Return to the BUILD
In Issue 3, we begin assembly of one of Titanic’s triple-expansion steam engines as well as test our first smoke generator.
There is so much to do in this issue that the printed magazine only has one article before we get to the instructions!
Materials: The two Columns and the Crankshaft are metal. The remaining non-electrical parts are plastic.
- Giant of the Sea – A Cry for Help
- Step-by-Step Instructions
It is commonly believed that the Columns for the engines of the Titanic were painted in a ‘light mast’ color, just like the funnels. Included with the Vallejo Titanic Colors set (see Issue 1) is a Faded Yellow 71.443 paint color meant for this purpose. However, I also heard that Mission Models British Sand Yellow is a very close match. To compare these two colors head-to-head, I first masked the left and right columns off so only the sections I wanted to paint were exposed. Then I airbrushed one of the columns in each color to see the difference:
To my eyes, the Mission Models British Sand Yellow paint seemed to be more of the fleshy tan I was hoping for. I feel the Vallejo Faded Yellow was a bit too orange and ‘warm’. Therefore, I re-painted the other columns in the Mission Models color. Both columns then received a top coat of clear Vallejo Satin Varnish to protect the color layer. After waiting for the paint to fully dry, I removed the masking. I think the Columns look much better in this color:
The Engine Columns, Cylinders, and Rods
Lay the Columns for Starboard Side (with the interior column markings R4, R3, R2, and R1) facing up on your work surface. Align the Cylinders with the same markings R4, R3, R2, and R1 to the matching column, as shown:
Fit the rounded tab of the matching starboard Cylinders onto the alignment pin of each Column, aligning the screw holes as well. Secure these Cylinders into place with four (4) BM screws, one in each.
This is your friendly reminder to try using 3-in-One Oil on all screws going into metal:
In the same way, secure the four port Cylinders (marked L1, L2, L3 and L4) to the matching Columns for Port Side (also marked L1, L2, L3, and L4) using four (4) more BM screws, one in each Cylinder:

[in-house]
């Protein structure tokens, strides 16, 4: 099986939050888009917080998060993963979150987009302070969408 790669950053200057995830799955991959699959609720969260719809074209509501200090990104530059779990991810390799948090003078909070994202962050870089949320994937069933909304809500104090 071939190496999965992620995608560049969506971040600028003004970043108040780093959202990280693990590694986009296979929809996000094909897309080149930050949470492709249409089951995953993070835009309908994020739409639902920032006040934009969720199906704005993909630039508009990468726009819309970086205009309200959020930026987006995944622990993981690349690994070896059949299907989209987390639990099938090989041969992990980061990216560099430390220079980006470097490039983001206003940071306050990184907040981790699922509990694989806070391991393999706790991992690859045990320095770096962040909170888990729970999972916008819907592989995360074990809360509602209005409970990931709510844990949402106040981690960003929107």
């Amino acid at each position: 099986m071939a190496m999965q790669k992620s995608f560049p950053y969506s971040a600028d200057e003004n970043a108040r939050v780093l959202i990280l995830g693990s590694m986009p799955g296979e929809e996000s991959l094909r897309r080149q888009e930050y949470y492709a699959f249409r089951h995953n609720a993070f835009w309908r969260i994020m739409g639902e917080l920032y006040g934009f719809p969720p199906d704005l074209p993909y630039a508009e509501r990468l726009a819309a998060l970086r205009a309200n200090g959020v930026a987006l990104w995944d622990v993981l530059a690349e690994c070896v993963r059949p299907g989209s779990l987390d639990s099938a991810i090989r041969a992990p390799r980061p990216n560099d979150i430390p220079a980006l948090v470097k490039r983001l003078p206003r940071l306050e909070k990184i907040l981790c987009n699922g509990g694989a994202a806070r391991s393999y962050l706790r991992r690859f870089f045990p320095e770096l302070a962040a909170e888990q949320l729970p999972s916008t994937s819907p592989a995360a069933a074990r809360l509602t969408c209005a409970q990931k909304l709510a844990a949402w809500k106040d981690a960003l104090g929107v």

Snap the stirrup-shaped clips of Piston Rods onto these bars of the Connecting Rods, as shown. These only clip into place and need to be able to rotate, so do not glue them.
I wanted these Rods to stand out and look like machined steel that had been oiled. Therefore, I used my 1mm Liquid Chrome Pen to ‘paint’ them first. I did not paint the insides of the stirrup-shaped clips, nor the cross-bars, of these parts so they could rotate freely once installed:
Also, I feel it will look better on our model if we make sure the ‘open’ ends of these stirrup clips are all facing the same way (away from view once installed). In this picture, I left the first one detached to show the alignment of these parts:
Snap the stirrup-shaped clips of the Connecting Rods onto these locations of the Crankshaft. Note the ‘open’ ends of the clips are facing up and the tapered end of the Crankshaft is to the right, as shown:
With the tapered end of the Crankshaft still to the right (circled below), align the Piston Rods of this assembly into these matching grooves (arrows below) of each Cylinder of the Port Side engine assembly.
This step is tricky, so you may want to get an extra set of hands to help align everything. Once everything is laid into position, the Piston Rods will be at different heights inside the Cylinders, as shown. Since these rods will move up and down, I put a drop of 3-In-One Oil into each of the Cylinder grooves under each Piston Rod to help lubricate this area. I also applied a drop of oil to the matching grooves on the opposite Cylinders (not shown here):
Fit the Starboard Side engine assembly on top of the Piston Rods, capturing them in place, and align the two engine halves together. These two halves should be pressed together – do not use any glue here.
Take care to make sure the Piston Rods stay in their respective holes of the Cylinders while bringing these two assemblies together. Don’t worry about any gaps along the tops of the Cylinders right now – there are Cylinder Heads coming soon that will lock these two Cylinder halves together:
Fit the longer Stop Plate (Upper, Front) between the Crankshaft and the front bottom of the Column assembles. This should be cradling the forward (non-tapered) end of the Crankshaft. Press this Stop Plate down onto the two posts of the Columns, as shown.